translatedAlias=$(echo "$1" | sed -e 's/[A-Z]/-\l\0/g')
        "$(which git)" "$translatedAlias" "$@"
        "$(which git)" "$@"

You can then override git log by putting a script named git-log somewhere into your PATH:

git log --abbrev-commit "$@"

I like the git log --oneline format. To get it as default, use

git config --global format.pretty oneline

Credit: https://willi.am/blog/2015/02/19/customize-your-git-log-format/

  • Is there something like this for git tag?
    – Tom
    Feb 20 at 15:51
  • Answered my own Q. There is: git config --global tag.sort version:refname
    – Tom
    Feb 20 at 15:58

I have a similar issue (many of the default options for Git commands are dumb). Here's my approach. Create a script called 'grit' (or whatever) on your path, as follows:

shift 1
if [ "$cmd" = "" ]; then
elif [ $cmd = "log" ]; then
  git log --abbrev-commit $@
elif [ $cmd = "branch" ]; then
  git branch -v $@
elif [ $cmd = "remote" ]; then
  git remote -v $@
  git $cmd $@

Very straightforward to read and maintain, in case you need to share it with Bash non-experts.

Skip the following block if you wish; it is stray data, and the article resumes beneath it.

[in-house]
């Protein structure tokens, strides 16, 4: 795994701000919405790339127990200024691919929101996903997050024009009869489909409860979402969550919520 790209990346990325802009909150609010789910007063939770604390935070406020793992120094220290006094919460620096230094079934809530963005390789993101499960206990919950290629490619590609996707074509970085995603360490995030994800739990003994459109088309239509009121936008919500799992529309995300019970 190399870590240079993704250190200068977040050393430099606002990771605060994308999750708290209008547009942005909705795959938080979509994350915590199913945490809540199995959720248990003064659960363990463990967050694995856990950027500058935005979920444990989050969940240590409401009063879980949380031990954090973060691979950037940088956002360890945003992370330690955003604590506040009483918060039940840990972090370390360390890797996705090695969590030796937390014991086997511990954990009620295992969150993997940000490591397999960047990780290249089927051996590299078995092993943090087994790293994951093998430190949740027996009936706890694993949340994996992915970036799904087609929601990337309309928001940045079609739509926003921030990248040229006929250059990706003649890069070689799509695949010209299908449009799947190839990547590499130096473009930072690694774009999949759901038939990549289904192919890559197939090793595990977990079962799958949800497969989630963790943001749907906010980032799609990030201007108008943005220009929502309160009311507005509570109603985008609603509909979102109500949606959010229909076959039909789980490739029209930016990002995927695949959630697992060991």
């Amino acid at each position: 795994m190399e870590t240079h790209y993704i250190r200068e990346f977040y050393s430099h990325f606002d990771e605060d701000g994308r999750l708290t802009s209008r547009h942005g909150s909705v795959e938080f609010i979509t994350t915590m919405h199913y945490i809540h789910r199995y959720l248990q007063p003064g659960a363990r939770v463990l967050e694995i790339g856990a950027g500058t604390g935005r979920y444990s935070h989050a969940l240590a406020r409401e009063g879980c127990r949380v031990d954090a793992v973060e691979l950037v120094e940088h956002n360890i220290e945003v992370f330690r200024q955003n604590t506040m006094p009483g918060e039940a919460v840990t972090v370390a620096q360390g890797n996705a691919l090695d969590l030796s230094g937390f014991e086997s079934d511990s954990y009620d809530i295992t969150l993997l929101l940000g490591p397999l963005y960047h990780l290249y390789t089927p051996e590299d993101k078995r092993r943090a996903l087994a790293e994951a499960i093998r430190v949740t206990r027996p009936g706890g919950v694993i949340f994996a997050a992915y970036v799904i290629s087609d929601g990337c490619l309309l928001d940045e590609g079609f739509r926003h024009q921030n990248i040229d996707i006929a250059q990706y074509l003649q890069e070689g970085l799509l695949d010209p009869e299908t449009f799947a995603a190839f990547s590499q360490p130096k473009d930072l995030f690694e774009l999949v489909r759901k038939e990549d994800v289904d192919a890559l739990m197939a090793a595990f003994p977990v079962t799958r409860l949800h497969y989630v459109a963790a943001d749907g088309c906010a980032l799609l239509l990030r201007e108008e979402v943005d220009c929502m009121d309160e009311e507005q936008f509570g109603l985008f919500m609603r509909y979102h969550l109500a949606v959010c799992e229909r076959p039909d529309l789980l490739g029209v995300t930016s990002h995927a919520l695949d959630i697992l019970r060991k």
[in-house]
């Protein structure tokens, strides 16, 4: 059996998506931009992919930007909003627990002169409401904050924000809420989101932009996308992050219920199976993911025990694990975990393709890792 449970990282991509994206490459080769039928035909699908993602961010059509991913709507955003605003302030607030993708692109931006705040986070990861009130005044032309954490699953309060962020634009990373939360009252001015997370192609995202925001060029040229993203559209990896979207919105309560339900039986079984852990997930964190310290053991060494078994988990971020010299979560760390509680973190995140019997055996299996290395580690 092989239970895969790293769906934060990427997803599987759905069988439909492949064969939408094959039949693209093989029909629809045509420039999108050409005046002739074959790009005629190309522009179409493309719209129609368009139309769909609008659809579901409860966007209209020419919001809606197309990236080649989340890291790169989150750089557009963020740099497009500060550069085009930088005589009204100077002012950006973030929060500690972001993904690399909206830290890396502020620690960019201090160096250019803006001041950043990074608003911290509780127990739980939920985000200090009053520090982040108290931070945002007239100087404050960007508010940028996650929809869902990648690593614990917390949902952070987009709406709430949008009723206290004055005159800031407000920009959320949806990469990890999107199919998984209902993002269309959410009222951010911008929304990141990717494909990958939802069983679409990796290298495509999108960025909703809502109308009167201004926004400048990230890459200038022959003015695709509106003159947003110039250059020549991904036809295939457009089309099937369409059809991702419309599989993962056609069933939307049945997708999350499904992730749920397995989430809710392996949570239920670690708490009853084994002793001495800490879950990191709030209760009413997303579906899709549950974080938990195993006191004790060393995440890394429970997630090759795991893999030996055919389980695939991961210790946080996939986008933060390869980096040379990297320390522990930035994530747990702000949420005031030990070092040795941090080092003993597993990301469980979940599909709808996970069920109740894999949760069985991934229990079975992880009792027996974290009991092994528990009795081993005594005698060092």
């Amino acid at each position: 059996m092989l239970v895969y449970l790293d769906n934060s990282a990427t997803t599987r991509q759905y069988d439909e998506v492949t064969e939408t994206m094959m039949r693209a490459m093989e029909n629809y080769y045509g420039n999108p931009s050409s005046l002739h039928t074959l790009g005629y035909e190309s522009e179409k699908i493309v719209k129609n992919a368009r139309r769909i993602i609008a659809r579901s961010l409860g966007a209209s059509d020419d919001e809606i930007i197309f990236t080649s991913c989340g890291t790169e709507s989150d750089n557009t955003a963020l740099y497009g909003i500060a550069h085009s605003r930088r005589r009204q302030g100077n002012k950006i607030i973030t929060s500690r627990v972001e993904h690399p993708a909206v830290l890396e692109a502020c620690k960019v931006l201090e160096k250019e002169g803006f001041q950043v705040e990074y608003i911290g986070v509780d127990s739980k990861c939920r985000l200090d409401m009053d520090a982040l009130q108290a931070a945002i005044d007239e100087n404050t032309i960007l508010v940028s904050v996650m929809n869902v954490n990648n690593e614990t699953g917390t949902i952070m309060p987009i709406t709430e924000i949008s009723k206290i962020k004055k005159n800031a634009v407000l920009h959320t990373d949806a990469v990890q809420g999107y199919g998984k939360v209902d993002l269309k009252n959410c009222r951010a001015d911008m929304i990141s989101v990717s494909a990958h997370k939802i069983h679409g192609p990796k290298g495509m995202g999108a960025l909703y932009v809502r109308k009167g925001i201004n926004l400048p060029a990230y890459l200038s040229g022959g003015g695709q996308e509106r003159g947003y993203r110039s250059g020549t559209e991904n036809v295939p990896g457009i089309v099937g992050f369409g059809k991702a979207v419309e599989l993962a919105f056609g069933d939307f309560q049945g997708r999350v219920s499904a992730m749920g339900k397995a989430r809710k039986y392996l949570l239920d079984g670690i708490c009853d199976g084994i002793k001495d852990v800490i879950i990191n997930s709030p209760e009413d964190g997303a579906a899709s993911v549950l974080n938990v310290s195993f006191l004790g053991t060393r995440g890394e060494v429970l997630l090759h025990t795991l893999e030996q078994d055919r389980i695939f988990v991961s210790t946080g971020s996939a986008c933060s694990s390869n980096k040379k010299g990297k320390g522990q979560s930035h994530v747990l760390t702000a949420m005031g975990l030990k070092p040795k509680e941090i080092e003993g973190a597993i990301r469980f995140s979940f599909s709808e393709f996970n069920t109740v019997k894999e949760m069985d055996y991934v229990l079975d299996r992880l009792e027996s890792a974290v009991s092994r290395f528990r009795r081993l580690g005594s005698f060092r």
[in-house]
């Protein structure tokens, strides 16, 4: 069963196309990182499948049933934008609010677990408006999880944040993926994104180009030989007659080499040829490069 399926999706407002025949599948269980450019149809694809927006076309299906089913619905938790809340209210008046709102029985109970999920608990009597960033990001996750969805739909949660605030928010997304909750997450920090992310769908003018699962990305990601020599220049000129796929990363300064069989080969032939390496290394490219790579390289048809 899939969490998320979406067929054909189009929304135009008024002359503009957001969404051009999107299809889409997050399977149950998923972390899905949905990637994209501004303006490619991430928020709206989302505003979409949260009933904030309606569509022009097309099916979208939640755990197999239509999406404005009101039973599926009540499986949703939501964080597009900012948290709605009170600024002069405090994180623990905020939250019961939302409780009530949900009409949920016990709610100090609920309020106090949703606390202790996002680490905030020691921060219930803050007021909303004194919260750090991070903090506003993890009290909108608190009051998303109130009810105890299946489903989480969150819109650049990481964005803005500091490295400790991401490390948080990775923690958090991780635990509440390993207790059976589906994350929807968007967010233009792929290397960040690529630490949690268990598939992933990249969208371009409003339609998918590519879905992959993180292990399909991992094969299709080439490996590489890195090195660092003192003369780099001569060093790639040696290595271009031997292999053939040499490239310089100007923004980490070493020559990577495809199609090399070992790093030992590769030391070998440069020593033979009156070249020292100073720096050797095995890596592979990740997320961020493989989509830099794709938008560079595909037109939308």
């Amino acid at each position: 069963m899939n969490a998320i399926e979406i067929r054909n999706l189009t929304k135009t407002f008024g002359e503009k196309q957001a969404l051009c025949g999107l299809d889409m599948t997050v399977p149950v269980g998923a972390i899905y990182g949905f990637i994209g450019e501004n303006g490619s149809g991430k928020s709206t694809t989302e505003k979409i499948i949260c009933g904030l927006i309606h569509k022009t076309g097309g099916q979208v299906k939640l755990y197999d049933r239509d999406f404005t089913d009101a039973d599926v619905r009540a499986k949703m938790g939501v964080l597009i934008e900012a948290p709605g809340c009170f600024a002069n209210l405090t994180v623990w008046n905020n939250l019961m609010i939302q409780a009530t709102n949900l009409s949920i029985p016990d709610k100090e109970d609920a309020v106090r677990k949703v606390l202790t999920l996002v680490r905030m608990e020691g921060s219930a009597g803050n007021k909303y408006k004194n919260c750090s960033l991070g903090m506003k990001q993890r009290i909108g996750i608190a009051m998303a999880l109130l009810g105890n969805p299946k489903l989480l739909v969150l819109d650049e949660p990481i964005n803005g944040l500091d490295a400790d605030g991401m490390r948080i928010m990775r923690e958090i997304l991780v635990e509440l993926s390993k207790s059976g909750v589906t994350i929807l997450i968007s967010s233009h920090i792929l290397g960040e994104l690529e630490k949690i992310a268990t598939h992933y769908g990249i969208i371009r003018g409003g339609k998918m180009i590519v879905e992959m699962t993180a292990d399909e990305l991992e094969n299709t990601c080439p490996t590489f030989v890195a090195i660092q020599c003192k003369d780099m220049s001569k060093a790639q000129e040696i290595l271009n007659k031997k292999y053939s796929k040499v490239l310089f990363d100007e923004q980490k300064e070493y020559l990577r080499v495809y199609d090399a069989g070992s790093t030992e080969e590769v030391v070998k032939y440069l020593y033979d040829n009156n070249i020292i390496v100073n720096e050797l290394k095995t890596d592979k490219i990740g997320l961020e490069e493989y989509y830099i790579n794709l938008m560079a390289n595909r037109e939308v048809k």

• Do you really want "git remote blah" to call "git branch blah"? I'm using a variant of this where I put git earlier in the path and then explicitly call /usr/bin/git in my script. Yeah this probably breaks something.
    – LovesTha
    Apr 22 '15 at 5:52
  • 1
    I liked this and made two additional tweaks. I made it a bash function and let it be named git by adding a first line to get the real command path: thegit=`/usr/bin/which git`. And I added an option to cancel the overrides with an x before the command like git x log ...: if [ "$cmd" = "x" ]; then; $thegit $@. Nov 3 '18 at 1:42

Every utility we use (svn, maven, git, ...) are always encapsulated in a .bat (on Windows, or .sh on Unix), in order to offer our developers one directory to add to their path.

If git is encapsulated in a wrapper script, then... everything is possible.

But that remains a solution linked to the user's setup, not linked to Git itself or the git repo.

  • So you mean i should be able to achieve it by adding alias to my .bash_profile? Mar 24 '10 at 9:19
  • @Jesper: that is the idea, since your wrapper git.bat will be able to detect what Git command you want to execute and could add any option it wants.
    – VonC
    Mar 24 '10 at 10:11